B.L. Topp, D.M. Russell
The Japanese plum (Prunus salicina and hybrids) breeding programme at the GBHRS aims to produce a range of plum varieties with particular emphasis on early maturity, high fruit quality and adaptation to a marginally temperate, summer rainfall environment. Seedling production and evaluation has been improved by the use of nuclear bee hives for controlled pollinations, embryo culture of seeds from early parents and high density plantings of up to 24 000 trees per hectare. Earliness, fruit size and bacterial spot resistance are the main criteria for selection of parents.

The first crosses were made in 1967 and combined the locally adapted, early variety Wilson with other similar cultivars. Wilson has provided a source of earliness, attractive skin colour, resistance to bacterial spot but also small fruit size. The resulting progeny were very early but too small. The second group of crosses combined Wilson with mid season, large fruited parents such as Donsworth, Narrabeen, Burbank, Salad and Mariposa. This resulted in several selections ripening from early December to early January with good fruit size for their maturity time. Second generation (F2) populations have been produced from 1983 to 1987 by combining the two F1 populations and using selected overseas introductions. The third generation will be produced commencing in 1988 by intercrossing the superior F2 selections in a polycross breeding system. The F2 populations fruited for the first time in 1986 and 1987 and have showed a marked improvement in earliness combined with fruit size.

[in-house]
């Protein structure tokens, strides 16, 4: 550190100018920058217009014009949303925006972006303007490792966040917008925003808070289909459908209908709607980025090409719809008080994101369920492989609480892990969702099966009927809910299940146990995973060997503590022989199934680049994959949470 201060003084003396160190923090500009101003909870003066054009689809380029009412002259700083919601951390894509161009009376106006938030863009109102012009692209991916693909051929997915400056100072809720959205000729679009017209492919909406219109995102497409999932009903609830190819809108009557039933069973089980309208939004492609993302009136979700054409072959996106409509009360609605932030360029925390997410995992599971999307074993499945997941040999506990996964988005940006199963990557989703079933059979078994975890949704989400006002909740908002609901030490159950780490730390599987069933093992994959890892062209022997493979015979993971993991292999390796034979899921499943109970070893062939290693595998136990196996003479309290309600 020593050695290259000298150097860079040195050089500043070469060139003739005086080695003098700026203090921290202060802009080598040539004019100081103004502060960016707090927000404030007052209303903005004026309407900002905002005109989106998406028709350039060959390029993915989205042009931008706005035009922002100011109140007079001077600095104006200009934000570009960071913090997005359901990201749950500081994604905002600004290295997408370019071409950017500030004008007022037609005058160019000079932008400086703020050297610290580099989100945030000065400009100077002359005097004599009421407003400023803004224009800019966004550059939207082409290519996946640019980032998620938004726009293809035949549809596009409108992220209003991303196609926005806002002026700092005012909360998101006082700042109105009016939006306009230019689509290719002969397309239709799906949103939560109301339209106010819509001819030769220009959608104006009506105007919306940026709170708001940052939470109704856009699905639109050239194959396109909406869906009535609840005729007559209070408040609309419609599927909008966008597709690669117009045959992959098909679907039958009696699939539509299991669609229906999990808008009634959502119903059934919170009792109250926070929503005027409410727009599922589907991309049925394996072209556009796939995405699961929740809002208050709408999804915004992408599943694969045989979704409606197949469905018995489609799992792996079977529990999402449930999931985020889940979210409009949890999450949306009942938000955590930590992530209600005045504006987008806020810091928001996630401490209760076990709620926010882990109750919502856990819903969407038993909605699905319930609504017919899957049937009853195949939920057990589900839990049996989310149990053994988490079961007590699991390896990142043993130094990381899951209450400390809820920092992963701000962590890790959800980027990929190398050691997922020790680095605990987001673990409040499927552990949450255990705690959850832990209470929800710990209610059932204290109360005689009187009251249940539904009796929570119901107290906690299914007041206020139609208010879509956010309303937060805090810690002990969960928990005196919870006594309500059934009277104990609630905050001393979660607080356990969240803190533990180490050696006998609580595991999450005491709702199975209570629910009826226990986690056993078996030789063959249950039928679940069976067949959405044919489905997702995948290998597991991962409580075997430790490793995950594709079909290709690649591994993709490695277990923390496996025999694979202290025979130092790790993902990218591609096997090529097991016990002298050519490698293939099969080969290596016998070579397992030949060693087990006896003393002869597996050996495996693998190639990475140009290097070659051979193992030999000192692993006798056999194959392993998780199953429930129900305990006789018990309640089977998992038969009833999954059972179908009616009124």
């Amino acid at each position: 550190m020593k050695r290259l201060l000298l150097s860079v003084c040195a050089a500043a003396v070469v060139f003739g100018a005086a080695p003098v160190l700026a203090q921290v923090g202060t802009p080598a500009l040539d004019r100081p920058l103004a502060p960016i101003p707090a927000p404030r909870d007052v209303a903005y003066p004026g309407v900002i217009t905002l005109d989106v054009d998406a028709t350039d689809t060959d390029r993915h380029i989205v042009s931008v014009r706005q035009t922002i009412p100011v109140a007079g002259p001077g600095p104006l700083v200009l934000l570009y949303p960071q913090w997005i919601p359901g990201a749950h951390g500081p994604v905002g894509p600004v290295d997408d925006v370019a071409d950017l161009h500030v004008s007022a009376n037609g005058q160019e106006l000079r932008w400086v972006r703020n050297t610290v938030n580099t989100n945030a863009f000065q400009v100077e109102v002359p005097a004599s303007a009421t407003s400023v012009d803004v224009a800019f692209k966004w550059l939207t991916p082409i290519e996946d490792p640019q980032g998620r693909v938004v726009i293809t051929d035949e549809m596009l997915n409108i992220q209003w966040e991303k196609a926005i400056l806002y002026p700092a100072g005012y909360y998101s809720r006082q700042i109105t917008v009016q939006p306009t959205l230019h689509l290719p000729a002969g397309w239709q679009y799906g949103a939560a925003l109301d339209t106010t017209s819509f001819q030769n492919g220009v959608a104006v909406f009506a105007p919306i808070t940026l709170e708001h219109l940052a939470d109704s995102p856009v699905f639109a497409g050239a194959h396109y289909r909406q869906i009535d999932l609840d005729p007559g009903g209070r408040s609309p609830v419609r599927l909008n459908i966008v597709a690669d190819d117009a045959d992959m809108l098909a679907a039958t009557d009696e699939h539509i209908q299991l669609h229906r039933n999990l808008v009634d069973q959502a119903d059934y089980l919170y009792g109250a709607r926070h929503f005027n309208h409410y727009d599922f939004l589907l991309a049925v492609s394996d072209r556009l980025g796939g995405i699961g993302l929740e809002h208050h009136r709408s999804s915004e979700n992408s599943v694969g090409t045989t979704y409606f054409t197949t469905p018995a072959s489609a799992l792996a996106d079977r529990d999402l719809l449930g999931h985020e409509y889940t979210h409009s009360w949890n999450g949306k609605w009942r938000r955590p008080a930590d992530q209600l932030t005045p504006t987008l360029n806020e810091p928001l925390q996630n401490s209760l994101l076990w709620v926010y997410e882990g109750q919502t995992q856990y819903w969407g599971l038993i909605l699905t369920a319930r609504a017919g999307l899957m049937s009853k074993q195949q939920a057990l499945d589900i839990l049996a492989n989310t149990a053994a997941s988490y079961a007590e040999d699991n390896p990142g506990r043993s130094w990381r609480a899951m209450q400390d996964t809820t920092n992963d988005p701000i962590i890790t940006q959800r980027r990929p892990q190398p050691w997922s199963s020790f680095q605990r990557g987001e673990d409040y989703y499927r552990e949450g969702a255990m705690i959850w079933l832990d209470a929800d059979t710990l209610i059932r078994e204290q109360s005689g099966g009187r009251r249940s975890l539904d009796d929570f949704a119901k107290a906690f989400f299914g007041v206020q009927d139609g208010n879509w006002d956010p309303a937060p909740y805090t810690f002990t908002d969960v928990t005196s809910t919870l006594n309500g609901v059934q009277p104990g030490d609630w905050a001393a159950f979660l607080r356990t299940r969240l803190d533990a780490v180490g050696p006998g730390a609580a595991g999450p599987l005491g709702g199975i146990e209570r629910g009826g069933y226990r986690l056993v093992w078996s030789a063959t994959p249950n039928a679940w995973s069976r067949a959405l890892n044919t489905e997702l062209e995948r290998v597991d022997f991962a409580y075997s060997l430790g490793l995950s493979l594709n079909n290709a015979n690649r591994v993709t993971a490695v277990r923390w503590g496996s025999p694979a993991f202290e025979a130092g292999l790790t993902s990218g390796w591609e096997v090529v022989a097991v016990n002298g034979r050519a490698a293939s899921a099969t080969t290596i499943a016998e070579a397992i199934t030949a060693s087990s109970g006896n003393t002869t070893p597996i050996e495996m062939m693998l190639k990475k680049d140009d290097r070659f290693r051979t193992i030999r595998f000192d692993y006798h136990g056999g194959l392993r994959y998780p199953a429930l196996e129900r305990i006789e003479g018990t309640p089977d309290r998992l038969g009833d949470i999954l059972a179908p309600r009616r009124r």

Topp, B.L. and Russell, D.M. (1989). BREEDING EARLY RIPENING JAPANESE PLUMS. Acta Hortic. 240, 27-30
DOI: 10.17660/ActaHortic.1989.240.2

Acta Horticulturae